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Oman 2015 | TRANSPORT | INTERVIEW

TBY talks to Eng. Saeed Khamis Al Zadjali, Acting CEO of Oman Airports Management Company, on challenges in the sector, airport expansion, and Omanization.

Eng. Saeed Khamis Al Zadjali
BIOGRAPHY
Eng. Saeed Khamis Al Zadjali is the Acting CEO of Oman Airports Management Company. He joined the company in 2007 as Director of Safety, Compliance & Maintenance and became General Manager—Technical Services before taking over the role of Acting CEO in July 2014. Prior to joining the company he held several senior and leadership positions at Petroleum Development Oman. He has a post-graduate degree in Mechanical Engineering and a Master’s degree in Crisis Management.

What principle challenges does your sector face?

The challenge we face at Muscat Airport is to continually expand and increase the capacity of our existing airport facilities, with the high level of growth we continue to experience; 2013 growth exceeded 10% in Muscat, with growth of over 15% in Salalah, and for 2014 we are expecting a growth of 6% to 7% in Muscat and more than 15% in Salalah. Our existing airport facilities are 40 years old, and despite having seen various expansions and enhancements over the years, these are at the end of their useful life. We are therefore very keen for a new generation of airports to be brought into service.

Investment in aviation projects is due to exceed $6 billion by 2015. How will the new airport networks benefit the national economy?

Essentially, the capacity for air transport into Muscat and the rest of Oman is constrained. We believe that many airlines would wish to bring extra services to Muscat, in particular cargo service flights, but they simply cannot be accommodated in terms of their preferred flight schedules and capacity. The new airport should reverse this malaise, particularly on the cargo/freight side of the business.

What is the true potential for the cargo business?

Currently, much of the airfreight entering Oman in fact arrives at Dubai International Airport, and is trucked down to the Sultanate. Yet once we get the new airport open, with a cargo terminal 10 times larger than the existing facility, all that will change, with a much better service becoming available for importers and exporters.

What are the particulars of Muscat Airport and how does it differ from other airports in the GCC area?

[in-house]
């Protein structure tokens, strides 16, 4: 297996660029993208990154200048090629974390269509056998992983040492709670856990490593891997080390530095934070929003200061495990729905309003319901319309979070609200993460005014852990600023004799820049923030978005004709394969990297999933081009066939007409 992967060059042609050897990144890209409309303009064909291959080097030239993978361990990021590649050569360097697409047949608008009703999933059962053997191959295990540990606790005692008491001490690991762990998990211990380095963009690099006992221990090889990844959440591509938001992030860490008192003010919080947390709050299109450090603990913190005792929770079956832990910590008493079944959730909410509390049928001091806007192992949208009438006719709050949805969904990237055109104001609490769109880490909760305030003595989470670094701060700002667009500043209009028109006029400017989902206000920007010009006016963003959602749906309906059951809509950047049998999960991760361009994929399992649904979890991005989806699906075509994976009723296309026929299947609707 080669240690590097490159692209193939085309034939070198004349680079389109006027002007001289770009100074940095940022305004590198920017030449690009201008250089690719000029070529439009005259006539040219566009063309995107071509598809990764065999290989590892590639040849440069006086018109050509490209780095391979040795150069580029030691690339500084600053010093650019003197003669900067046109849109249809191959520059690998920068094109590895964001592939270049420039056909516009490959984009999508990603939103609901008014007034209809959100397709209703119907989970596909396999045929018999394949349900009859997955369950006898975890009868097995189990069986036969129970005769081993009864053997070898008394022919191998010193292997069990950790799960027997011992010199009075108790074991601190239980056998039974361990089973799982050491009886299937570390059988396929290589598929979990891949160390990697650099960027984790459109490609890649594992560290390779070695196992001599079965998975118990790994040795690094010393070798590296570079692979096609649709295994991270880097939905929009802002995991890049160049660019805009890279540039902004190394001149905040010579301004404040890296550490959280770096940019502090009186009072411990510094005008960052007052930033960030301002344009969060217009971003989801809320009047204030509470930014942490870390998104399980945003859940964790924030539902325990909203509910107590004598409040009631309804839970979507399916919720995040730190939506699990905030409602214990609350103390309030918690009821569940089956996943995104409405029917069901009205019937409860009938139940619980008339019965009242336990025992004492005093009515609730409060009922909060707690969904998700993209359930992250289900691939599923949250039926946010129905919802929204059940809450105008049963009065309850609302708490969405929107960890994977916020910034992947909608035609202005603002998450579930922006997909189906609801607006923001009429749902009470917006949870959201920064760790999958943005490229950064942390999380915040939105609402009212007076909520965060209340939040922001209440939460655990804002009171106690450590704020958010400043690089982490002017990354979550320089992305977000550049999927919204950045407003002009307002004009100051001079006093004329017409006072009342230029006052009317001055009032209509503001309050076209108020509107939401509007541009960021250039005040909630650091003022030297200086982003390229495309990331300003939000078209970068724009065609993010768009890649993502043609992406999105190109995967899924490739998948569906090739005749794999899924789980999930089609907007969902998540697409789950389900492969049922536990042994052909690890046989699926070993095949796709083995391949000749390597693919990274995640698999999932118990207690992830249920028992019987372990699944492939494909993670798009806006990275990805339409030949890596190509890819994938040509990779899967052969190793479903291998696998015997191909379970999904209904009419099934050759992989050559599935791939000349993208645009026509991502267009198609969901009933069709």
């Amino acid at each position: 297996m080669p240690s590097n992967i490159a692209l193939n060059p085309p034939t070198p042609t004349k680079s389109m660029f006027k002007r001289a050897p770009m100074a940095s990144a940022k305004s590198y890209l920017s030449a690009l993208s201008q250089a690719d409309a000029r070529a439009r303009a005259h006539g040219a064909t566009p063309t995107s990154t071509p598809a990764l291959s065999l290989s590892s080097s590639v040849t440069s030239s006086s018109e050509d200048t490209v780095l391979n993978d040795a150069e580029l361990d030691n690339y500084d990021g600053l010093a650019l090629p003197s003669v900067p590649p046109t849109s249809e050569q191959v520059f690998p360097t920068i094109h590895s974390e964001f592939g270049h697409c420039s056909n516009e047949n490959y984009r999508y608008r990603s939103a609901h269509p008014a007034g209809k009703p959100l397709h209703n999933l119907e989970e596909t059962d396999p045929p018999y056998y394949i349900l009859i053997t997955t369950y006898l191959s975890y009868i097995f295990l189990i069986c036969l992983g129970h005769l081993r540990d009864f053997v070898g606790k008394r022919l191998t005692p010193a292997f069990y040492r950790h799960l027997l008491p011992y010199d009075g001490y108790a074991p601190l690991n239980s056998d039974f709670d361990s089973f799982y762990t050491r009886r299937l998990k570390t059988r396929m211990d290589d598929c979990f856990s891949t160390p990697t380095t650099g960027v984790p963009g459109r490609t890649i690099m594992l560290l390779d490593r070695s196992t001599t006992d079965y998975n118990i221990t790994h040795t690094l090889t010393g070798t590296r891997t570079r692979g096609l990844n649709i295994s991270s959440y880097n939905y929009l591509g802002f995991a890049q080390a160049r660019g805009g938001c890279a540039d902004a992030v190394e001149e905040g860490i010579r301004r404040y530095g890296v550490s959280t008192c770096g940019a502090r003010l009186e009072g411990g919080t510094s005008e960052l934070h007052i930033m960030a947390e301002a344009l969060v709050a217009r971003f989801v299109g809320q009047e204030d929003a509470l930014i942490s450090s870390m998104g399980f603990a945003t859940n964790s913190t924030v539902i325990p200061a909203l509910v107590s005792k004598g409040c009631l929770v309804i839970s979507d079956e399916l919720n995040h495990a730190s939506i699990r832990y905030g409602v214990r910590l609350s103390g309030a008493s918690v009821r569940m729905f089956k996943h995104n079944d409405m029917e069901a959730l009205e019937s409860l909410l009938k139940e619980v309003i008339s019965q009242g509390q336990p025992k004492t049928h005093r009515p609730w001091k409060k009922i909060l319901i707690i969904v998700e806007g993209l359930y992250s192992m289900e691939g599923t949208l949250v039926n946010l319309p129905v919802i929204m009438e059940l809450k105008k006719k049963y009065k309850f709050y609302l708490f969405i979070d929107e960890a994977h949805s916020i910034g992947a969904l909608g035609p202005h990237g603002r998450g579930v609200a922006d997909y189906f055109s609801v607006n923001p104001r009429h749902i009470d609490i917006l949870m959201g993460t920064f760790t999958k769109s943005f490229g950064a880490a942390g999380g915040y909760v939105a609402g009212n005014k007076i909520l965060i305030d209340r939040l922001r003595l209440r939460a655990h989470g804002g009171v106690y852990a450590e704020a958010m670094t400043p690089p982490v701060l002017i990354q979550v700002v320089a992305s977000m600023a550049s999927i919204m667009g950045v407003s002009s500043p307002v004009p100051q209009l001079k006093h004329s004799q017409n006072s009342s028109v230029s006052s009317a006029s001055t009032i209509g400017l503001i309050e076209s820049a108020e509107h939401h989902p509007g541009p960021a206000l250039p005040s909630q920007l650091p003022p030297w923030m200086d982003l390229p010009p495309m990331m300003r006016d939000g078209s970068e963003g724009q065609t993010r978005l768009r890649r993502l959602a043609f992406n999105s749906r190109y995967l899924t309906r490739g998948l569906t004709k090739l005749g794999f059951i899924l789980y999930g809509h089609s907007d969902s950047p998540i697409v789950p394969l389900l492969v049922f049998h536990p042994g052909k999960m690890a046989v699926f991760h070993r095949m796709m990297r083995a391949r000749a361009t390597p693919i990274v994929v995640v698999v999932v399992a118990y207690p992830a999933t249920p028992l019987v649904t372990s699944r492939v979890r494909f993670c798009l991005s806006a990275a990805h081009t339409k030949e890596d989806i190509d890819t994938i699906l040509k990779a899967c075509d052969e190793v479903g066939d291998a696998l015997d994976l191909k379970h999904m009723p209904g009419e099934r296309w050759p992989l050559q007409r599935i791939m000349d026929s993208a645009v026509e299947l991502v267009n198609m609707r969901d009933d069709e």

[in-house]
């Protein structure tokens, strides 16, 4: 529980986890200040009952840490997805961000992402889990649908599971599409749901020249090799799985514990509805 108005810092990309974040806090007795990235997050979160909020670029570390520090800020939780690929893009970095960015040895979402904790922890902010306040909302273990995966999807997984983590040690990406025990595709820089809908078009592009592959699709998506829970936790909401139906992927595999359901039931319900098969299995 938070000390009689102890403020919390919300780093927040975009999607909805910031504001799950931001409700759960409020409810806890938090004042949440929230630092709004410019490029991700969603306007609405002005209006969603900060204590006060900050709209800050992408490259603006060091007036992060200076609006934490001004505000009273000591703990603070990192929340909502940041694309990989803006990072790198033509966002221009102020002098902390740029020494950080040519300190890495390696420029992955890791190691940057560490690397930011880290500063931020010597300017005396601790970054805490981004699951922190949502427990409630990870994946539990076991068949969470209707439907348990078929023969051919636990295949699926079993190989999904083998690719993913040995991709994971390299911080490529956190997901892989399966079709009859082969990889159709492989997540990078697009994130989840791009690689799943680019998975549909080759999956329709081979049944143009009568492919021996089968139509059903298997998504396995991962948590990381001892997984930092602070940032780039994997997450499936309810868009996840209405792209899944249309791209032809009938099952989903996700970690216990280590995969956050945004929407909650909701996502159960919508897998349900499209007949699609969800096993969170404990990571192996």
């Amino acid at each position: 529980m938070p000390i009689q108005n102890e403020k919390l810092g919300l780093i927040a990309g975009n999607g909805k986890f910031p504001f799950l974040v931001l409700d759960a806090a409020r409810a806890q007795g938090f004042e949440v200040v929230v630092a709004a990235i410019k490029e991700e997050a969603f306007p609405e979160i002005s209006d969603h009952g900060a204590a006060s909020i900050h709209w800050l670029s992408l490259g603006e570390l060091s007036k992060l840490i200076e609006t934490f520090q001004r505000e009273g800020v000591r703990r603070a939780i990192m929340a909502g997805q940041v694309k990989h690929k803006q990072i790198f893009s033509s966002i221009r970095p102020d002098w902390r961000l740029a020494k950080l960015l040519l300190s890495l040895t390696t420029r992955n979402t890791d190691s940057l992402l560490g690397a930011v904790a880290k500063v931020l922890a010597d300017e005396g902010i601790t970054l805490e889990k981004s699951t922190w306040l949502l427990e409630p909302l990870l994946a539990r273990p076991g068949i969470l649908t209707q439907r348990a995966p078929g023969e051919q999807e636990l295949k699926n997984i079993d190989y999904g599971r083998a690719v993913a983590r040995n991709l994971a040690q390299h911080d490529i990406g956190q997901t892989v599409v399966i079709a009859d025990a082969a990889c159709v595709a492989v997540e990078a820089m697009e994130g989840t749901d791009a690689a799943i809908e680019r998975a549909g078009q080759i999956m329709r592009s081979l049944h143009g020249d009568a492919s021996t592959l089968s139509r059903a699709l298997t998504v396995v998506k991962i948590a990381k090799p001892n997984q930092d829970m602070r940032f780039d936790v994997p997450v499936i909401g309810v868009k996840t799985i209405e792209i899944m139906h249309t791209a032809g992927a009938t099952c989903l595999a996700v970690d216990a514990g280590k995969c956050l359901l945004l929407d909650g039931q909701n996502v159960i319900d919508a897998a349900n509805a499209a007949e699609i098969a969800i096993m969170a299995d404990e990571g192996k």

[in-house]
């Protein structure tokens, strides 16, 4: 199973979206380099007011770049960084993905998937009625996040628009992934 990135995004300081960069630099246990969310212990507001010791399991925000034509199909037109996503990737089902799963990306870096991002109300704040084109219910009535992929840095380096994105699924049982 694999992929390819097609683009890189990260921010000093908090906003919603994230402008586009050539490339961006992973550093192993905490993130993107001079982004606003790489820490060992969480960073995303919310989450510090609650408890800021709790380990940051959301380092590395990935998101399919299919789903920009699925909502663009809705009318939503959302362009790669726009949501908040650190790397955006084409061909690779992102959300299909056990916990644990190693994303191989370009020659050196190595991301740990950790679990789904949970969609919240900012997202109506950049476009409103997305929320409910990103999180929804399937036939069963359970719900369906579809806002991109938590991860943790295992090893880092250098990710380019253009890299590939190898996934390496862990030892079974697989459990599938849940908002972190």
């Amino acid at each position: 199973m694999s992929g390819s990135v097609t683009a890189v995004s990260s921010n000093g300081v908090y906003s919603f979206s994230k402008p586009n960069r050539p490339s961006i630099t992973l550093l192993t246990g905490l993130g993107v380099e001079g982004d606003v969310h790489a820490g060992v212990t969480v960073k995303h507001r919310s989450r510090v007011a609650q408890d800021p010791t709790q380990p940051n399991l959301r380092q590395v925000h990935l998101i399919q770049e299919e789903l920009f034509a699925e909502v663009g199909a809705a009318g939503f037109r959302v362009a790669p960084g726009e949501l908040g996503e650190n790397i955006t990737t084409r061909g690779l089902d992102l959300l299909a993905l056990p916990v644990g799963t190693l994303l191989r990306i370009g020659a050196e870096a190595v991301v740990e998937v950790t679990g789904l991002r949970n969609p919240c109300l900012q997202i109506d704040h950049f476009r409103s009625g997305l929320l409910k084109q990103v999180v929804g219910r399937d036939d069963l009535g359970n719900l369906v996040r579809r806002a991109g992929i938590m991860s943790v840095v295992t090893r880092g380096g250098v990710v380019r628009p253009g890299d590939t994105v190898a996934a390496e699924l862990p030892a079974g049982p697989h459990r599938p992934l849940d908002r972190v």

The main difference is that in Muscat we started our major airport development later than other airports. Dubai, Abu Dhabi, and Doha will shortly open their new terminals and facilities, so in that sense we have lagged behind, but this does not mean that we have any less growth potential.

The expansion of the airport will increase the number of existing routes into and out of Muscat. Which regions will be your main target markets?

Our major growth in direct destinations derives from Oman Air's plans for fleet expansion and the opening of new routes. Its focus has been, and will continue to be, on Europe, Southeast Asia, and India when air service rights become available, as currently the Oman-Indian routes are constrained by the agreement between the two countries. Oman is no different from other GCC countries, such as the UAE and Qatar, where a huge proportion of the world's population is just a narrow body aircraft flight away. Key developing countries such as China and India have an increasingly affluent middle class with the propensity and ability to travel by air, which corresponds to huge growth potential through the GCC, including Muscat. Civil aviation in Africa, though starting from a low base, is also growing rapidly.

As part of the development of the airport, you will see a huge rise in employee numbers. What role will Omanization play?

In order to operate these new airports, we are currently in the process of tripling our staff numbers, and retain our 90% Omanization threshold. By that you can see that we are recruiting and training a large number of Omani nationals. That is a major focus of the company at this time, as we are recruiting not only experienced people from other industries, but also university graduates, and are sending many of our new recruits for training, both locally and abroad. For example, our job training schemes send Omani nationals to other airports, such as Munich, Dublin, or Singapore, where on-the-job training is delivered to our young staff.